Students meet in the Business Analytics Lab.
Starting this fall, Furman University students majoring in business administration can choose to concentrate in one of five tracks: finance, international business, marketing, entrepreneurship and general business administration. These are in addition to the existing degree in accounting in the Department of Business and Accounting.
While Furman has for years offered students the ability to focus on specific areas of interest, adding tracks formalizes this approach. In creating the tracks, faculty examined the main areas of interest for Furman students, discussed the best ways for them to accomplish their career goals and determined what classes were relevant, said Sandy Roberson, chair of the Department of Business and Accounting.
“The new business tracks are a perfect complement to Furman’s liberal arts and sciences education,” said Roberson. “As always, Furman business students will be well-rounded and take a variety of classes, but now they will have new opportunities to have more classes outside of the Department count as electives in the major. For example, students pursuing the international business track may take certain political science or language classes to meet their business major requirements,” Roberson said. She hopes to work with more departments across the university to provide additional electives outside of the business and accounting department that will help students tailor their degree.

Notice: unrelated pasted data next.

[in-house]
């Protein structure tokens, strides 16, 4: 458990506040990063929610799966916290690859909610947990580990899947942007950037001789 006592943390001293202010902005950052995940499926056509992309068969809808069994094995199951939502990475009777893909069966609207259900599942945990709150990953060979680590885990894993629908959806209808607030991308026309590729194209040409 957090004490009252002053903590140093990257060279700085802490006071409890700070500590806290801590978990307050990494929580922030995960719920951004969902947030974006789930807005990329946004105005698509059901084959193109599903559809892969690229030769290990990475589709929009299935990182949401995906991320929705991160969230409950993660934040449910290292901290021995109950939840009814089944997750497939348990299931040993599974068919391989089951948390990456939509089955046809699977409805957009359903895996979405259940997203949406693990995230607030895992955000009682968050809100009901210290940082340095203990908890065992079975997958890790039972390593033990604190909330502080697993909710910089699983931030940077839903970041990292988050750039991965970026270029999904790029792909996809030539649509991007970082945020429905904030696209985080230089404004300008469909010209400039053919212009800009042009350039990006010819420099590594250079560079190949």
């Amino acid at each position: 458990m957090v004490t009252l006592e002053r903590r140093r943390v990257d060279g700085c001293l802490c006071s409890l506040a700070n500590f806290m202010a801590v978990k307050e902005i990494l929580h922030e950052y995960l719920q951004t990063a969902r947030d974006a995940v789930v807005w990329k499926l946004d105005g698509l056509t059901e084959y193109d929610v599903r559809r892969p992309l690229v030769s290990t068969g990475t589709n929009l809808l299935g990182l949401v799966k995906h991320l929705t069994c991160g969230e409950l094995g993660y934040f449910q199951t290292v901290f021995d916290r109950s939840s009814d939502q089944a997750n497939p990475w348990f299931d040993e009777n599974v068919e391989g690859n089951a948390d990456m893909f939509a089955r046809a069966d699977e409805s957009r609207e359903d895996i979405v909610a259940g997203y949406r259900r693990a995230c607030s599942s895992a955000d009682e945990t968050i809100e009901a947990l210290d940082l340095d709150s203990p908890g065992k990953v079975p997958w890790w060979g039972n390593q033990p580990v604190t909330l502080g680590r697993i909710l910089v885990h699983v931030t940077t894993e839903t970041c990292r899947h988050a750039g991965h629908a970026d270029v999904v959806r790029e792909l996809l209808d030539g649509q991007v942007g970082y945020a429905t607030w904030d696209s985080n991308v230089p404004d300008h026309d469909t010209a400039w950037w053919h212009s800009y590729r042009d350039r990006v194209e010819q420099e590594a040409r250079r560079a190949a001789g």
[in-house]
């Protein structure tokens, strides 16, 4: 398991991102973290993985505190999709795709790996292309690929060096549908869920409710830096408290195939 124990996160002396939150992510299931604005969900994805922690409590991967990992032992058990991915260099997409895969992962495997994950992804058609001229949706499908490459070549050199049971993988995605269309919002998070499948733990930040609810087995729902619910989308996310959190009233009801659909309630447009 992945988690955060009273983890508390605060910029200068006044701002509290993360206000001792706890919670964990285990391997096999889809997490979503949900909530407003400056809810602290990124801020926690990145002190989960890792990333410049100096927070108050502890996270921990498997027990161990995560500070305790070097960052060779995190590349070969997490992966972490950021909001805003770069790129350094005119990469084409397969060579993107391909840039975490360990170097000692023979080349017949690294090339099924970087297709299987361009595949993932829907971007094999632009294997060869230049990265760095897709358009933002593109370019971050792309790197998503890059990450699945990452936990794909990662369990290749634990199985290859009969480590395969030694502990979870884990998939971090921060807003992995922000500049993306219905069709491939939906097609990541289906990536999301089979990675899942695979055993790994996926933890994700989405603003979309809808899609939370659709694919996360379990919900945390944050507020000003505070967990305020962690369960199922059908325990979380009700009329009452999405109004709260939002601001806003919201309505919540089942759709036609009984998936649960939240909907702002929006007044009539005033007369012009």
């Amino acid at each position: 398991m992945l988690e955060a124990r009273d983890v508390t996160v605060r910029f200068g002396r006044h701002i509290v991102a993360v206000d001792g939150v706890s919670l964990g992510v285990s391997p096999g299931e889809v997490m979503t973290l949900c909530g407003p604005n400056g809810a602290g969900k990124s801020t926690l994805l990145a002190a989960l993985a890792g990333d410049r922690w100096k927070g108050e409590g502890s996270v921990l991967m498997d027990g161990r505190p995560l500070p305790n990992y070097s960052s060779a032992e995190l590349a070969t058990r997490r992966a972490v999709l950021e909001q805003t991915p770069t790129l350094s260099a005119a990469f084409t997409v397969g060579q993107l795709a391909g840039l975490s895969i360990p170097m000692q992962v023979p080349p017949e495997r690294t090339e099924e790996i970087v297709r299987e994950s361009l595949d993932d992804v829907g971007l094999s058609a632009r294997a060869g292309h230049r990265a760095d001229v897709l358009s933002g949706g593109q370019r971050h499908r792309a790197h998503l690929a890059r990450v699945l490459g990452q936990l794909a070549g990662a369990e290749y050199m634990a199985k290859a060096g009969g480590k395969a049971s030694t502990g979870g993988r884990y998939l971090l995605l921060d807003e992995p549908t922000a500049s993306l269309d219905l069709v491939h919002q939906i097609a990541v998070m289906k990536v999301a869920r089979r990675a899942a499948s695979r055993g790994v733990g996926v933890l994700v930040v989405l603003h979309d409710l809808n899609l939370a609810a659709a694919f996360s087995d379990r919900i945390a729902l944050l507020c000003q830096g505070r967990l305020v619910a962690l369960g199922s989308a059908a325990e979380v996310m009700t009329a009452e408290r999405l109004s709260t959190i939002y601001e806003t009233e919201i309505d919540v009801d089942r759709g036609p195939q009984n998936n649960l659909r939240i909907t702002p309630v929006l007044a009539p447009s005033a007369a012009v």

Students will select a track when they declare a major in business administration and they can start taking upper-level classes as soon as they have completed the relevant prerequisites. Being able to start upper-level courses earlier gives students more time to prepare for and complete internships prior to graduation and allows them to be more competitive when applying for internships, further enhancing their career potential and preparation. Additionally, an internship may count as an elective towards meeting major requirements, Roberson said.
Although the previous business administration major did not have formalized tracks, students did pursue specific interests in finance, marketing and other specialized areas with the help of their faculty advisors. Advising and mentoring, something Furman is well known for, will continue, but it will be in the context of a more defined academic pathway that will allow students and prospective students to better plan for the future.
“This is very exciting,” Roberson said. She met with one prospective student and her parent soon after the tracks were approved in the spring. “It was so much fun talking with them about the tracks. The student was interested in international business and was thrilled to learn that we have an international business track in the business major. She and her dad were particularly excited by the possibility of her taking language classes or politics classes as part of a business administration major.”